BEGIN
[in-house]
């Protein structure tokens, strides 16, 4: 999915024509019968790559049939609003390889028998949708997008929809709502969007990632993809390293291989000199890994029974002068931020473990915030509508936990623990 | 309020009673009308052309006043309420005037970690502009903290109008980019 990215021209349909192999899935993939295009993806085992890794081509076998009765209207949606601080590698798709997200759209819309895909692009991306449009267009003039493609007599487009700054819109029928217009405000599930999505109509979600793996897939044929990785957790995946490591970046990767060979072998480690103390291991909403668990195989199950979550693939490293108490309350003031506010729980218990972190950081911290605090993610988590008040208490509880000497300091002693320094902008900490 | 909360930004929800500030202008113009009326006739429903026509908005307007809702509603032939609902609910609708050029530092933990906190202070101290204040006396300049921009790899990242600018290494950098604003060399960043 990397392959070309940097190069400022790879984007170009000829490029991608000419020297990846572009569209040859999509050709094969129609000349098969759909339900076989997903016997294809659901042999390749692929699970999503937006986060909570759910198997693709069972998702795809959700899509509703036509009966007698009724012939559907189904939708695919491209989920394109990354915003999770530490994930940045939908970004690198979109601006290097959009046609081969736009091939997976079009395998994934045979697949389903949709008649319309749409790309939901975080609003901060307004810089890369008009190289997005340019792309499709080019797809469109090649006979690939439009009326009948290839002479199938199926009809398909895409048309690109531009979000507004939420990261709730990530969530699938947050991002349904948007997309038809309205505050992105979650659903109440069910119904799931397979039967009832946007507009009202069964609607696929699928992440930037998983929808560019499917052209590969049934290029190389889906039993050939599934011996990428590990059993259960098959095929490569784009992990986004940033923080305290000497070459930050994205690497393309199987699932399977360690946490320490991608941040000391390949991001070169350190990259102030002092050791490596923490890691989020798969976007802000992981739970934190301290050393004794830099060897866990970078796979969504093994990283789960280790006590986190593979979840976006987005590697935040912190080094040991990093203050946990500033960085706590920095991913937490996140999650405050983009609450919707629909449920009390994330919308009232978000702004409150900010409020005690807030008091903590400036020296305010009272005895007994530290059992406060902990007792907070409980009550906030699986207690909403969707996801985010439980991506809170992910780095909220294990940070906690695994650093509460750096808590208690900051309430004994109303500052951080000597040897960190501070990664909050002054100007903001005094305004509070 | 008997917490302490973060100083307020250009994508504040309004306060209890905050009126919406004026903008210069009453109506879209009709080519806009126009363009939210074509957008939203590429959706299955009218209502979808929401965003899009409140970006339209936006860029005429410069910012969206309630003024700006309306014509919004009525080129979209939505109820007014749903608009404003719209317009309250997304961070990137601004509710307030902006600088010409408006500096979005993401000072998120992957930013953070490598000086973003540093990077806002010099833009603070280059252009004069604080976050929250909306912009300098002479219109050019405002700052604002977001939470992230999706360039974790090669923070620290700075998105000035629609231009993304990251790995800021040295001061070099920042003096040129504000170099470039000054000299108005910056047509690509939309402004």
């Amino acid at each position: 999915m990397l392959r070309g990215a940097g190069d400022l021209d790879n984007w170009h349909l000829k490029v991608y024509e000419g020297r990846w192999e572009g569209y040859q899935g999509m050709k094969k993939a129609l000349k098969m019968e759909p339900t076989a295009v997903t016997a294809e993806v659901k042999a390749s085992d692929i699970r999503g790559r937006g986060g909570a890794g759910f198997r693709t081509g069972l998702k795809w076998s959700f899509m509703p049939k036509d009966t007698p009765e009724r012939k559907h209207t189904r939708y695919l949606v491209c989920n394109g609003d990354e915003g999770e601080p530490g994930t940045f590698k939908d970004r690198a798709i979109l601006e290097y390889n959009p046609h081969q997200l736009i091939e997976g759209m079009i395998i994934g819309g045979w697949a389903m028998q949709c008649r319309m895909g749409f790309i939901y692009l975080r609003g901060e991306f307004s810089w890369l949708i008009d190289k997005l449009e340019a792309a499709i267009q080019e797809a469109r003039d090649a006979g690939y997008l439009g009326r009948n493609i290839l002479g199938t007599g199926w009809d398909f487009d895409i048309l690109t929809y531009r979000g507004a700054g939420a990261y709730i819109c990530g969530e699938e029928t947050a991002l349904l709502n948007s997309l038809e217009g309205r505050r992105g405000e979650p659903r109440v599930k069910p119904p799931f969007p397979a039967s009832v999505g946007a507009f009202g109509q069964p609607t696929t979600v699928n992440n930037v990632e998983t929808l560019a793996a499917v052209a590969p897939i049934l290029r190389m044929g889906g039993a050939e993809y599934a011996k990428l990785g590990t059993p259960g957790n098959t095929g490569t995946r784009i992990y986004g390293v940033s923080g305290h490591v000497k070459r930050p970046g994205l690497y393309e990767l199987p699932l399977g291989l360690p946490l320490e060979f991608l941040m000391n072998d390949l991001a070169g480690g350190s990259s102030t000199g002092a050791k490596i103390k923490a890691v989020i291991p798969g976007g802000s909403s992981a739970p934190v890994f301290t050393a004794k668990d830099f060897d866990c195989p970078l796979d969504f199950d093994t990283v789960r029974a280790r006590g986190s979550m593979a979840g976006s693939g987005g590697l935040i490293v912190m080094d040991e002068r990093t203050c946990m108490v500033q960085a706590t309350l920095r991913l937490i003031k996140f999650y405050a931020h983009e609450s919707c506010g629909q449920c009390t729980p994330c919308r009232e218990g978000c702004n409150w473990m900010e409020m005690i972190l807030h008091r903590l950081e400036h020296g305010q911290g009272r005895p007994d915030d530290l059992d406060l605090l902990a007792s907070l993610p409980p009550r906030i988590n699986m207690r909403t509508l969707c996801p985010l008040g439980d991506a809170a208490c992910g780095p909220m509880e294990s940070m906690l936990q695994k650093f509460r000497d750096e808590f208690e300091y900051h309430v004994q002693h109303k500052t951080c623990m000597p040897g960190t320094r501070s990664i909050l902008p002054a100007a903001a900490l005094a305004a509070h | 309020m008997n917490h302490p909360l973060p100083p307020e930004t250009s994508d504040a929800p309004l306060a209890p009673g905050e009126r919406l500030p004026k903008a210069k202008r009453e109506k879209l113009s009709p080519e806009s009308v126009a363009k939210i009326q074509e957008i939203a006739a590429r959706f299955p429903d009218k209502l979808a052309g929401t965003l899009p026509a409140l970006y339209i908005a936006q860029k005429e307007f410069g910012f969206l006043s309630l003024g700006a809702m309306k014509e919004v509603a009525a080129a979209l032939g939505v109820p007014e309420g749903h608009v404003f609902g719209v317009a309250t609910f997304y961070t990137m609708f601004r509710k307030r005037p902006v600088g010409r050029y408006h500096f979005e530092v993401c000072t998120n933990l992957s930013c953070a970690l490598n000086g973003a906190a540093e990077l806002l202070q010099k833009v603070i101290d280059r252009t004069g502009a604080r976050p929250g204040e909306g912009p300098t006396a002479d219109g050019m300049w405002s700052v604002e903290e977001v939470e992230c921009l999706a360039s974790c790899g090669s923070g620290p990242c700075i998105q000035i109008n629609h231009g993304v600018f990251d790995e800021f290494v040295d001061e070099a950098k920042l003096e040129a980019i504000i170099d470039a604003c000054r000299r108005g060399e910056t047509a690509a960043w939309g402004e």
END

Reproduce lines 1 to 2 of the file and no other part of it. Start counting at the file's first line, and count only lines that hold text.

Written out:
[in-house]
């Protein structure tokens, strides 16, 4: 999915024509019968790559049939609003390889028998949708997008929809709502969007990632993809390293291989000199890994029974002068931020473990915030509508936990623990 | 309020009673009308052309006043309420005037970690502009903290109008980019 990215021209349909192999899935993939295009993806085992890794081509076998009765209207949606601080590698798709997200759209819309895909692009991306449009267009003039493609007599487009700054819109029928217009405000599930999505109509979600793996897939044929990785957790995946490591970046990767060979072998480690103390291991909403668990195989199950979550693939490293108490309350003031506010729980218990972190950081911290605090993610988590008040208490509880000497300091002693320094902008900490 | 909360930004929800500030202008113009009326006739429903026509908005307007809702509603032939609902609910609708050029530092933990906190202070101290204040006396300049921009790899990242600018290494950098604003060399960043 990397392959070309940097190069400022790879984007170009000829490029991608000419020297990846572009569209040859999509050709094969129609000349098969759909339900076989997903016997294809659901042999390749692929699970999503937006986060909570759910198997693709069972998702795809959700899509509703036509009966007698009724012939559907189904939708695919491209989920394109990354915003999770530490994930940045939908970004690198979109601006290097959009046609081969736009091939997976079009395998994934045979697949389903949709008649319309749409790309939901975080609003901060307004810089890369008009190289997005340019792309499709080019797809469109090649006979690939439009009326009948290839002479199938199926009809398909895409048309690109531009979000507004939420990261709730990530969530699938947050991002349904948007997309038809309205505050992105979650659903109440069910119904799931397979039967009832946007507009009202069964609607696929699928992440930037998983929808560019499917052209590969049934290029190389889906039993050939599934011996990428590990059993259960098959095929490569784009992990986004940033923080305290000497070459930050994205690497393309199987699932399977360690946490320490991608941040000391390949991001070169350190990259102030002092050791490596923490890691989020798969976007802000992981739970934190301290050393004794830099060897866990970078796979969504093994990283789960280790006590986190593979979840976006987005590697935040912190080094040991990093203050946990500033960085706590920095991913937490996140999650405050983009609450919707629909449920009390994330919308009232978000702004409150900010409020005690807030008091903590400036020296305010009272005895007994530290059992406060902990007792907070409980009550906030699986207690909403969707996801985010439980991506809170992910780095909220294990940070906690695994650093509460750096808590208690900051309430004994109303500052951080000597040897960190501070990664909050002054100007903001005094305004509070 | 008997917490302490973060100083307020250009994508504040309004306060209890905050009126919406004026903008210069009453109506879209009709080519806009126009363009939210074509957008939203590429959706299955009218209502979808929401965003899009409140970006339209936006860029005429410069910012969206309630003024700006309306014509919004009525080129979209939505109820007014749903608009404003719209317009309250997304961070990137601004509710307030902006600088010409408006500096979005993401000072998120992957930013953070490598000086973003540093990077806002010099833009603070280059252009004069604080976050929250909306912009300098002479219109050019405002700052604002977001939470992230999706360039974790090669923070620290700075998105000035629609231009993304990251790995800021040295001061070099920042003096040129504000170099470039000054000299108005910056047509690509939309402004």